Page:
Cheltenham bound for Robert's Bakery
Picture: Steve Jack
With all the debate about the suitability of ‘Le Carnival Romain’ as the test piece for the First Section, it was good to report that in the North West a whole batch of bands delivered technically secure, musically coherent accounts of the difficult Frank Wright arrangement.
Admittedly, there were only nine contenders in the contest for David Horsfield to judge, and whilst a couple at the bottom of the results table did struggle to overcome some of the more obvious hurdles, the majority found it playable.
That was certainly the case with the winners and qualifiers for Cheltenham
A well controlled, musically secure performance from Robert’s Bakery took the honours, closely followed by a more power driven, highly charged account by Longridge.
In his summing up David Horsfield praised the bands for their approach to a work that has lost none of its bite since it was first used at the National Finals in 1966.
He also singled out the individual contributions of the main soloists and the percussion, who he felt played a major role in setting the pace and dynamic of the free flowing Allegro of the saltarello.
These were two of the features of both qualifiers, with the experienced Colin Cranson (who must have played this piece and the famous euphonium solo more than a few times when he was at Foden’s) drawing out the inner detail and textures in the lyrical aria section with Robert’s Bakery.
It was followed by a well paced Allegro that had bounce and pulse, but was also played with a neat lightness of touch.
In contrast, the more powerful approach of Longridge was Berlioz in overdrive, but with vibrant colour and high octane emotive lyricism.
Very different and certainly in contrast to the winners, it was a persuasive account that owed much to the MD, Mark Peacock’s musicianship, and his player’s commitment to the cause.
Years of experience. Colin Cranson with his Area trophy
Behind them came a set of well worked performances.
Rainford will have been delighted that their purposeful rendition claimed a podium finish on their debut.
Neil Samuel’s free flowing reading was underpinned by a solid percussion foundation, whilst the main solo lines (a great euphonium contribution even outshining Peter Moore on trombone) were secure, the ensemble tight and precise.
It just tired towards the end, but it was a fine effort nonetheless.
Bollington too benefited from an intelligent approach to tempi and dynamic from Peter Christian in the middle, and whilst it fell away with stamina issues towards the close, it was a performance of contrasting energy and tasteful lyrical restraint.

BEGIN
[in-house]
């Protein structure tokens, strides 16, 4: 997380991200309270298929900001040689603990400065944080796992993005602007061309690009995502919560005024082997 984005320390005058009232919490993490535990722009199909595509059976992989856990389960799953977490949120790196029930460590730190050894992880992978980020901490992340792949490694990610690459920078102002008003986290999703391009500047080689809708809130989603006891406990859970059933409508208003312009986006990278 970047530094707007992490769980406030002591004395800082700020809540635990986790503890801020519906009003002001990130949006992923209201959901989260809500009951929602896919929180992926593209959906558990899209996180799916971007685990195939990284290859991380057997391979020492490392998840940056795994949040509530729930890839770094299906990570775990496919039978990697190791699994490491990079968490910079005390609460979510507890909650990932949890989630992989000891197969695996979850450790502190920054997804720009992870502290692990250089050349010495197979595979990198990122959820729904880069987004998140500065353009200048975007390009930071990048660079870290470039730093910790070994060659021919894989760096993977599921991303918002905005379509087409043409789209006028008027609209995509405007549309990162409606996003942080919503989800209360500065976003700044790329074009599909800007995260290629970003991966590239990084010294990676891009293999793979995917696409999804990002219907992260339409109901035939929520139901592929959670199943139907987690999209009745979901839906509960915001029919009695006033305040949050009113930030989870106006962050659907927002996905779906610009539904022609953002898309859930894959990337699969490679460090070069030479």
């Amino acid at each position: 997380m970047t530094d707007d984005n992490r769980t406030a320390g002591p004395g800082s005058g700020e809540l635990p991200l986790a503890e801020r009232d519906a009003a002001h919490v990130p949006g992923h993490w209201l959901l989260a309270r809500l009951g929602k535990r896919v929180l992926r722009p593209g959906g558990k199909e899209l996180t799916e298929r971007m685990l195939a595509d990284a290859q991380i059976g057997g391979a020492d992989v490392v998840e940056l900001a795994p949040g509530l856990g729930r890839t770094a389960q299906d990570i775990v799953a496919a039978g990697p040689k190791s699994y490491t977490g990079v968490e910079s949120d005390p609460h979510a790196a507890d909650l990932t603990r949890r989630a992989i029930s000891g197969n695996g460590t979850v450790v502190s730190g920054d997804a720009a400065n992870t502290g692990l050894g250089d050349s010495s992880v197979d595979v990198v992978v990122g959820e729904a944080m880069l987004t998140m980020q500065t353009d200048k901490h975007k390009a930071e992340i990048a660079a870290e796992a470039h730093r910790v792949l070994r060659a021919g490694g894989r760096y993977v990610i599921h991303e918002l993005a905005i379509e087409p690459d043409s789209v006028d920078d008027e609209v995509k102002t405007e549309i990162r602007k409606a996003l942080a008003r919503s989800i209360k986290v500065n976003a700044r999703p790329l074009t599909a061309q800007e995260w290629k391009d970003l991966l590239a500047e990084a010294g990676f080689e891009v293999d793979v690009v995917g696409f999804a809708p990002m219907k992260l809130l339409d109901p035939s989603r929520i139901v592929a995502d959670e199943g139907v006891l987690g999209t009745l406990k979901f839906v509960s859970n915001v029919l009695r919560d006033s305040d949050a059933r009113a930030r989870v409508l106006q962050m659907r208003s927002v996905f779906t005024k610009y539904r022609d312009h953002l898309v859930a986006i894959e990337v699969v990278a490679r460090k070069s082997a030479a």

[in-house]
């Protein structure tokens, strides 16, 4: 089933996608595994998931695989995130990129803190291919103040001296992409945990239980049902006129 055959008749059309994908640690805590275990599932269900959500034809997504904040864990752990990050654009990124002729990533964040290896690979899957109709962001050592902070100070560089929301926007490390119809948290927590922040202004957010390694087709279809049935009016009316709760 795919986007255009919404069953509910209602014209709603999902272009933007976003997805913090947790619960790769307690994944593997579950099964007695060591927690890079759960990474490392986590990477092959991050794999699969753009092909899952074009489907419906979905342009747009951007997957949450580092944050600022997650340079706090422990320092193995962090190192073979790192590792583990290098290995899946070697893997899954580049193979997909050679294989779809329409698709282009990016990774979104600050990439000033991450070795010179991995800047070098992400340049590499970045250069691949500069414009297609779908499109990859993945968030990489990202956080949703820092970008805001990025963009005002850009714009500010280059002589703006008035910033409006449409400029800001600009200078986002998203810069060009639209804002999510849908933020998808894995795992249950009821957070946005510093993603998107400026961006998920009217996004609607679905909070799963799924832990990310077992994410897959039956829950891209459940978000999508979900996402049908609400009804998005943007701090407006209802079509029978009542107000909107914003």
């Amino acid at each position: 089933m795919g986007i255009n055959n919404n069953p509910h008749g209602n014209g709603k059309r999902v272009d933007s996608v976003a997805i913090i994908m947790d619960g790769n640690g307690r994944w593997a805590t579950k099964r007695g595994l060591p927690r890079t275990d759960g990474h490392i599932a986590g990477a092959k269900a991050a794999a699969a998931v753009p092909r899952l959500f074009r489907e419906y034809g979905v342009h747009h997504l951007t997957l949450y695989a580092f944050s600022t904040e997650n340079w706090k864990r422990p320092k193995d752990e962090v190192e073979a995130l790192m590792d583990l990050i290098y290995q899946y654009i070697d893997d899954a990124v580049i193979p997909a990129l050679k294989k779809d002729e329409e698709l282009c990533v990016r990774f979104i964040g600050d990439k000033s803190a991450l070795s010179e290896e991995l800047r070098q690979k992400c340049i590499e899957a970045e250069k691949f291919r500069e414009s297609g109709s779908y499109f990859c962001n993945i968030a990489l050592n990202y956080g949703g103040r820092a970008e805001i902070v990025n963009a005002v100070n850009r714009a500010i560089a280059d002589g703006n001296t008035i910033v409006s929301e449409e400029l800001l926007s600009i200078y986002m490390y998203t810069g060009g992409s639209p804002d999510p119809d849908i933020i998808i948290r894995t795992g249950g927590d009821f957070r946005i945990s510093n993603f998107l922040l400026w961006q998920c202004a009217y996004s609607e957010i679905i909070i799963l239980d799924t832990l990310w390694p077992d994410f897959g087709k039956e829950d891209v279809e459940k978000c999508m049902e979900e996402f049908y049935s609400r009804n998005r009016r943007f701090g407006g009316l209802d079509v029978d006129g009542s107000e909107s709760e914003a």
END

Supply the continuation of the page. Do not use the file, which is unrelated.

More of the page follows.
The two young bands of Wardle Anderson Brass and Oldham (Lees) will be disappointed that their well conceived accounts did not end higher up the results table, but in retrospect David Horsfield certainly pinpointed their undoubted strengths and their more obvious weaknesses.
There was a real flow to Oldham’s performance, with John Collins making sure that the lyrical aria section never meandered or wallowed in misplaced emotion.
Sean Conway was also very businesslike in his direction with Wardle, (especially as they had some re-jigging to do due to health problems with their soprano player) with a tight rein kept on tempi and dynamics
They also produced a wonderful bass led ensemble sound that was balanced and clean edged.
Both bands and MDs emerged with a great deal of credit on what was perhaps the most demanding test of their contesting character yet.
All together now - Longridge head for the finals with Mark Peacock
For pre contest favourites Freckleton, it was one of those days when a usually technically solid band endured a frustrating day at the contesting office.
Theirs was a performance that never quite recovered its poise after a messy start.
The harder they tried to make up lost ground the more unforced errors tarnished a well paced reading from Paul Dalton.
You could see from their faces as they left the stage that they knew that it wasn’t going to be a day of celebration.
Scruff of the neck
Diggle meanwhile seemed a little reluctant to try and grasp the piece by the scruff of the neck in what was a strangely muted account under Jim Shepherd, whilst Manx Concert Brass was also another that opted for a safety first approach under Ian Clague MBE, when a bit more verve would perhaps have paid greater dividends.
Finally, Poulton-le-Fylde under Gareth Westwood, with a performance that although musically coherent, was bedevilled by unforced errors and misplaced enthusiasm.
They could have had no complaint in finishing where they did in a contest that showed that despite the lack of numbers, there was no lack of quality in the North West at First Section level.
Robert’s Bakery and Longridge head to Cheltenham in September as strong contenders for the National title on this form.